Sample Pumping and Nursing Schedule for Working Mom

If you try to find the best pumping schedule when back to work, these samples below will help!

Pumping Schedule At Work For 3-Month-Old

2 – 3 times throughout your workday are reasonable for a 3-month-old baby. A baby at this stage should only drink formula or breast milk. You’ll need to pump regularly enough to keep up with your child’s milk supply.

It’s best to pump before 1 hour you go to work, and after 1 hour, you get home. You can pump three times throughout your workday: at 10 am, your lunchtime, and 3 pm.

In other words, you’ll pump or nurse after three hours or so. This method will aid in the preservation of your milk production.

You can consider the following sample:

  • 7 am: Pump/Nurse before your shift (in about 15 to 20 minutes)
  • 10 am: Pump break (in about 15 to 20 minutes)
  • 12 pm: Lunch Break (in about 30 minutes)
  • 3 pm: Pump Break (in about 15 to 20 minutes)
  • 6 pm: Pump/Nurse (in about 15 to 20 minutes)

It’s better to pump while working, which saves your time. If you feel difficult to pump very often, you may need the help of a hands-free breast pump.

Pumping Schedule At Work For 6-Month-Old

If you have a 6-month-old baby, you can pump milk after every 4 hours. So, if you have an 8-hour workday, you should pump twice. Remember to pump before 1 hour you go to your office, and after 1 hour you arrive home.

Moreover, you can extract twice during your workday, at 11 am and 3 pm. It means that each session will last roughly 4 hours. Thus, you can keep your milk production going for this long.

Do you notice your milk supply decreases, and you may not have enough to meet your child’s needs?

Don’t worry! You can either return to your previous pumping routine or augment it with formula.

  • 7 am: Pump/Nurse before your shift (in about 15 to 20 minutes)
  • 11 am: Pump Break (in about 30 minutes)
  • 3 pm: Pump Break (in about 15 to 20 minutes)
  • 6 pm: Pump/Nurse (in about 15 to 20 minutes)

Pumping Schedule At Work For 9-Month-Old

If your baby is nine months old, it’s a good idea to maintain every 4-hour session during your workday. You can stick to the plan if you’re only producing enough milk to cover your baby’s daily needs.

If you find your daily pumped breast milk is more abundant than what the baby can consume, it’s better to adjust your schedule – pumping less frequently.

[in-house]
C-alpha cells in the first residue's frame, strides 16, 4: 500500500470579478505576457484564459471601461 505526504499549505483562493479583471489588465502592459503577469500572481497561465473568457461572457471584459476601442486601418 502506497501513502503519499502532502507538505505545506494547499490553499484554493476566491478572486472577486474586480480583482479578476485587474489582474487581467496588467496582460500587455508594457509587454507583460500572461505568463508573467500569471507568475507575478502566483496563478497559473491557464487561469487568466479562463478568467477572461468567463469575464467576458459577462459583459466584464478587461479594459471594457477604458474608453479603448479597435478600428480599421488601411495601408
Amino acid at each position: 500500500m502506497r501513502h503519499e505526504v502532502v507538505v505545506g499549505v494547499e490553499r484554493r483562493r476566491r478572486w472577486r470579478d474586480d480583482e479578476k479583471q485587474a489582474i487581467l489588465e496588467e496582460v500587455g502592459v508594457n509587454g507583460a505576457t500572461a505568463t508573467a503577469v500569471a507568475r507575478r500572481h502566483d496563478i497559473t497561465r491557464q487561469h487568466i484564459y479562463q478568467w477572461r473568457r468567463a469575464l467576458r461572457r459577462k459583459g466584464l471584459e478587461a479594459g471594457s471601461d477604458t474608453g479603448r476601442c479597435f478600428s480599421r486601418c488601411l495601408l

When your child grows nearly one year old, you won’t need to stockpile milk in the freezer.

You can take a glance at this sample schedule:

  • 7 am: Pump/Nurse before your shift (in about 15 to 20 minutes)
  • 11 am: Pump Break (in about 30 minutes)
  • 3 pm: Pump Break (in about 15 to 20 minutes)
  • 6 pm: Pump/Nurse (in about 15 to 20 minutes)

Medela Freestyle Flex Handheld Portable Breast Pump

Pumping Schedule For 8-Hour shift

If you work an 8-hour shift without seeing your child, you’ll probably have to pump breast milk twice.

  • 7 am: Pump/Nurse before your shift (in about 15 to 20 minutes)
  • 10 am: Pump Break (in about 30 minutes)
  • 1 pm: Pump Break (in about 15 to 20 minutes)
  • 4 pm: Pump/Nurse (in about 15 to 20 minutes)

Pumping Schedule For 12-Hour shift

Do you work in a hectic profession and take up a shift within 12 hours, such as a nurse? Establishing a schedule can be pretty tricky.

Some mothers extract their milk after every three hours, while others only do so once or twice after every 12 hours. Some women extract whenever their baby consumes, while others suck when comfortable.

Pumping at least three times throughout 12 hours, or roughly every three or four hours, is a great idea, as the following schedule:

  • 6 am: Pump/Nurse your shift
  • 7 am: Work
  • 10 am: Pump Break
  • 12 pm: Pump Break
  • 4 pm: Pump Break
  • 7 pm: Get Home
  • 8 pm: Pump/Nurse at home

If you follow this schedule, you need to perform three times during your workday.

If a long session is not feasible, you should try to extract about 10 to 15 minutes instead of skipping your schedule.

FAQs

Does Pumping Count As A Break?

The short answer is yes! According to the Patient Protection and Affordable Care Act, employers must give adequate break time for a woman to extract milk for her breastfeeding baby.

Can I Go 12 Hours Without Pumping?

The storage capacity of each breast is different. So, you can go 10 or even 12 hours without pumping. However, be careful. The longer the interval between pumping, the slower the milk production. In addition, engorgement can lead to clogged milk ducts or, even worse, mastitis and abscesses that will require medical intervention in the hospital. So please limit this.

Is It Better To Pump Longer Or More Frequently?

If you have a lot of trouble producing breast milk, it’s better to pump more often instead of pumping longer. Each pumping session should last only 20-30 minutes, and you can extend it 1-2 minutes after the last drop. However, pumping for longer than 30 minutes can lead to sore nipples and other problems. You can also apply Cluster Pumping or pumping while driving to increase milk supply effectively.

In A Nutshell

This article has shown you some samples of breastfeeding and pumping schedule for a working mom. If you are a new mother, there won’t be the best pumping schedule, but create the most suitable one.

With a specific nursing schedule, you can balance your workload and breastfeeding when you are going back to work.

Hopefully, this article will be helpful for you. If you have any further questions, feel free to comment below.